On the basis of these considerations, it is clear that an efficient mapping is possible only if it is supported by a fully automated grid task scheduler [2].

Naturally when a new job is submitted for execution on a grid, the dynamical availability and the pertaining workload of grid resources imply that, to select the appropriate resources, the grid task scheduler has to know number and status of the resources available in that moment. Hence such a scheduler, hereinafter referred to as Metascheduler, is not simply limited to the mapping operation, but must act in three successive phases: resource discovery, mapping or task/node allocation and job scheduling [3].

The resource discovery phase, which has to determine the amount, type, and status of the available resources, can obtain this information either by specific tables based on statistical estimations in a particular time span or gathered tracking periodically and forecasting dynamically resource conditions [4, 5]. For example, in Globus Toolkit [6], which is the middleware used for building grids, global information gathering is performed by the Grid Index Information Service which contacts the Grid Resource Information Service to acquire local information [7].

In the mapping phase, the Metascheduler has to select, in accordance with possible user requirements, the nodes which opportunely match the application needs with the available grid resources.

Finally, in the last phase the Metascheduler establishes the schedule timing of the tasks on the nodes. To have that all the tasks will be promptly coscheduled, our Metascheduler selects, in line with job requirements, resources conditions and knowledge of the different local scheduling policies, only the nodes, even belonging to different sites, which in that moment are able to coschedule the tasks assigned to them. This last assumption avoids to perform the job scheduling phase. It is noted that, if locally supported, an alternative to attain the coscheduling could be to make advance reservations. However, this approach, which requires that resource owners have a good planning on their own tasks, presents difficulties to be employed in a shared environment.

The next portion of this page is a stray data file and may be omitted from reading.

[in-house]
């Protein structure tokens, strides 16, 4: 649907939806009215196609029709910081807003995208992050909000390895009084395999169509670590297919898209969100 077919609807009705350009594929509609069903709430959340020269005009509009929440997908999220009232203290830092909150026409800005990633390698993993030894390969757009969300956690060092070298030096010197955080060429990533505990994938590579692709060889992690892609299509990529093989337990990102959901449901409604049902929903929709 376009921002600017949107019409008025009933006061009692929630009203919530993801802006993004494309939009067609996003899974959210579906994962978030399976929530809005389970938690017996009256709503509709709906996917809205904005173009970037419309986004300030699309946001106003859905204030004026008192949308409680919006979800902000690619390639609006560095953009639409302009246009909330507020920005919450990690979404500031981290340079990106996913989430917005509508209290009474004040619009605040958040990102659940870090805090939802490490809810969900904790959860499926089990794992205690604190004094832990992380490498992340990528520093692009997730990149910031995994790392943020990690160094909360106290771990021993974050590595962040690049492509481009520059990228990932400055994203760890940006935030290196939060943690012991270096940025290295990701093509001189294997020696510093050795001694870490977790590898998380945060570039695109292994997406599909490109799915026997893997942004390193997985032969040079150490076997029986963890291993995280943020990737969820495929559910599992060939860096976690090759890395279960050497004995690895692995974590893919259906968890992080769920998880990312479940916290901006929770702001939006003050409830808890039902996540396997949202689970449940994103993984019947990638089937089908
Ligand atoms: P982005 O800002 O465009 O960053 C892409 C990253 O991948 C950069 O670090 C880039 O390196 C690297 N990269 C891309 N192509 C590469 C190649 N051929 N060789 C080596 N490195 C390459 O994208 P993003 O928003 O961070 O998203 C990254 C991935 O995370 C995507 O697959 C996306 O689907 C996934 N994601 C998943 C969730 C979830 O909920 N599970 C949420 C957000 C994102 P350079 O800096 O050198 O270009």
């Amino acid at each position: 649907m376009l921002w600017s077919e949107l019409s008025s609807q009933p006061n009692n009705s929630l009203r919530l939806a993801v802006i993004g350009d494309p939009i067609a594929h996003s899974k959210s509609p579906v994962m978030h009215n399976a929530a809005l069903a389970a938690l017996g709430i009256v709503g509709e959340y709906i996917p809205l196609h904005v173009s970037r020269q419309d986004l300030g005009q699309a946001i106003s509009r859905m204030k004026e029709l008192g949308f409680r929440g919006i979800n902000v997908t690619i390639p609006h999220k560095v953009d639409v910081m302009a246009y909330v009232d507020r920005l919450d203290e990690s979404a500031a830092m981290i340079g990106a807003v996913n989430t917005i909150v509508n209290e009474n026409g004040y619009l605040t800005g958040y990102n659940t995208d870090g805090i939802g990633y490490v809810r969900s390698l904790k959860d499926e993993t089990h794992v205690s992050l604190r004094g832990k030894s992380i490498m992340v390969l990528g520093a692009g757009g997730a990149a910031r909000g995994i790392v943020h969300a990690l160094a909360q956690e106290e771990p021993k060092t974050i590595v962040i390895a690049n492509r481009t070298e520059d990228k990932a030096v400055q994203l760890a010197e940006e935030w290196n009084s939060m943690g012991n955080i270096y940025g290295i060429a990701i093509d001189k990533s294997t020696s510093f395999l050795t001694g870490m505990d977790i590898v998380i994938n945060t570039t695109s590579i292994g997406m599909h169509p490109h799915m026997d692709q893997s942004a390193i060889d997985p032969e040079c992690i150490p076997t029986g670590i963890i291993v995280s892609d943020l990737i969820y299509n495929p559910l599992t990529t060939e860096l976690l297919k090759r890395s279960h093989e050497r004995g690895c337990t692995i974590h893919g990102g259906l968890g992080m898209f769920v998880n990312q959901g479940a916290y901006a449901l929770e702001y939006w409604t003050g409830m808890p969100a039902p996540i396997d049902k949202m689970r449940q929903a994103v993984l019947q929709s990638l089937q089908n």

As concerns the resource discovery phase, the Metascheduler here implemented determines the available nodes considering historical information pertaining the workload as a function of time, and the characteristics of each node by using specific tables.

In this paper, the attention is focused only on the mapping phase. Since mapping algorithms for traditional parallel and distributed systems, which usually run on homogeneous and dedicated resources, for example, computer clusters, cannot work adequately in heterogeneous environments [1], other approaches have been proposed to cope with different issues of the problem [8–12].